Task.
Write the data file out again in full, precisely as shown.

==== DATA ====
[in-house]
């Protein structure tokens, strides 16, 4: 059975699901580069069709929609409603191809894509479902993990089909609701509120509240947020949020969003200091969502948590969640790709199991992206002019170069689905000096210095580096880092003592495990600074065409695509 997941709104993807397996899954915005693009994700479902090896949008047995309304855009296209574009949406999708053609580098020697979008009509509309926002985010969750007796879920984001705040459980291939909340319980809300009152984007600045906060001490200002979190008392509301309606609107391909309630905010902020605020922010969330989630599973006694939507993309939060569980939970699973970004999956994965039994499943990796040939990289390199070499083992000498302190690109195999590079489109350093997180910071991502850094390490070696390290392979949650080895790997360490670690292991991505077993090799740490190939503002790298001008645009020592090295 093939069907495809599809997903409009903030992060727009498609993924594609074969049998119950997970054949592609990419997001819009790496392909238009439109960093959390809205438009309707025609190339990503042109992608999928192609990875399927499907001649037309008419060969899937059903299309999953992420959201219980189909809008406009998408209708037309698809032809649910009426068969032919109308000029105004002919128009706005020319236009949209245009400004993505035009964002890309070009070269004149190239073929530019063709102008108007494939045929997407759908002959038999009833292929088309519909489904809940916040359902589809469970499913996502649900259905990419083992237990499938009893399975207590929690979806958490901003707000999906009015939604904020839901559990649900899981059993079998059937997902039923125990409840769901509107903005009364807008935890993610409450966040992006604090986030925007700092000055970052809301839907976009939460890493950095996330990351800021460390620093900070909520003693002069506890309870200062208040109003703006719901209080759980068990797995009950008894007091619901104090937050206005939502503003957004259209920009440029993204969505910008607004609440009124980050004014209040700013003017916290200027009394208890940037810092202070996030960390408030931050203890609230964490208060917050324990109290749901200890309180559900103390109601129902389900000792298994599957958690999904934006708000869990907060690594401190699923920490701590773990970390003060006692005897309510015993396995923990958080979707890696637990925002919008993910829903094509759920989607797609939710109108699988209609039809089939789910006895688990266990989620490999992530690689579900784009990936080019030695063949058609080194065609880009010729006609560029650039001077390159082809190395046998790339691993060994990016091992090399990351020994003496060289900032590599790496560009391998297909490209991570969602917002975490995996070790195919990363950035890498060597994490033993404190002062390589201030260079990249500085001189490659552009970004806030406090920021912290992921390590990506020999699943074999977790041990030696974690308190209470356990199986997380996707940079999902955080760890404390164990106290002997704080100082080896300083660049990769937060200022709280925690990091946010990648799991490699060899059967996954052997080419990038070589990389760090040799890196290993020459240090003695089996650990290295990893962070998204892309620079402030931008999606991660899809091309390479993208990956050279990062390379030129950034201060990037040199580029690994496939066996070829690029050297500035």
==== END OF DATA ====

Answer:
[in-house]
């Protein structure tokens, strides 16, 4: 059975699901580069069709929609409603191809894509479902993990089909609701509120509240947020949020969003200091969502948590969640790709199991992206002019170069689905000096210095580096880092003592495990600074065409695509 997941709104993807397996899954915005693009994700479902090896949008047995309304855009296209574009949406999708053609580098020697979008009509509309926002985010969750007796879920984001705040459980291939909340319980809300009152984007600045906060001490200002979190008392509301309606609107391909309630905010902020605020922010969330989630599973006694939507993309939060569980939970699973970004999956994965039994499943990796040939990289390199070499083992000498302190690109195999590079489109350093997180910071991502850094390490070696390290392979949650080895790997360490670690292991991505077993090799740490190939503002790298001008645009020592090295 093939069907495809599809997903409009903030992060727009498609993924594609074969049998119950997970054949592609990419997001819009790496392909238009439109960093959390809205438009309707025609190339990503042109992608999928192609990875399927499907001649037309008419060969899937059903299309999953992420959201219980189909809008406009998408209708037309698809032809649910009426068969032919109308000029105004002919128009706005020319236009949209245009400004993505035009964002890309070009070269004149190239073929530019063709102008108007494939045929997407759908002959038999009833292929088309519909489904809940916040359902589809469970499913996502649900259905990419083992237990499938009893399975207590929690979806958490901003707000999906009015939604904020839901559990649900899981059993079998059937997902039923125990409840769901509107903005009364807008935890993610409450966040992006604090986030925007700092000055970052809301839907976009939460890493950095996330990351800021460390620093900070909520003693002069506890309870200062208040109003703006719901209080759980068990797995009950008894007091619901104090937050206005939502503003957004259209920009440029993204969505910008607004609440009124980050004014209040700013003017916290200027009394208890940037810092202070996030960390408030931050203890609230964490208060917050324990109290749901200890309180559900103390109601129902389900000792298994599957958690999904934006708000869990907060690594401190699923920490701590773990970390003060006692005897309510015993396995923990958080979707890696637990925002919008993910829903094509759920989607797609939710109108699988209609039809089939789910006895688990266990989620490999992530690689579900784009990936080019030695063949058609080194065609880009010729006609560029650039001077390159082809190395046998790339691993060994990016091992090399990351020994003496060289900032590599790496560009391998297909490209991570969602917002975490995996070790195919990363950035890498060597994490033993404190002062390589201030260079990249500085001189490659552009970004806030406090920021912290992921390590990506020999699943074999977790041990030696974690308190209470356990199986997380996707940079999902955080760890404390164990106290002997704080100082080896300083660049990769937060200022709280925690990091946010990648799991490699060899059967996954052997080419990038070589990389760090040799890196290993020459240090003695089996650990290295990893962070998204892309620079402030931008999606991660899809091309390479993208990956050279990062390379030129950034201060990037040199580029690994496939066996070829690029050297500035």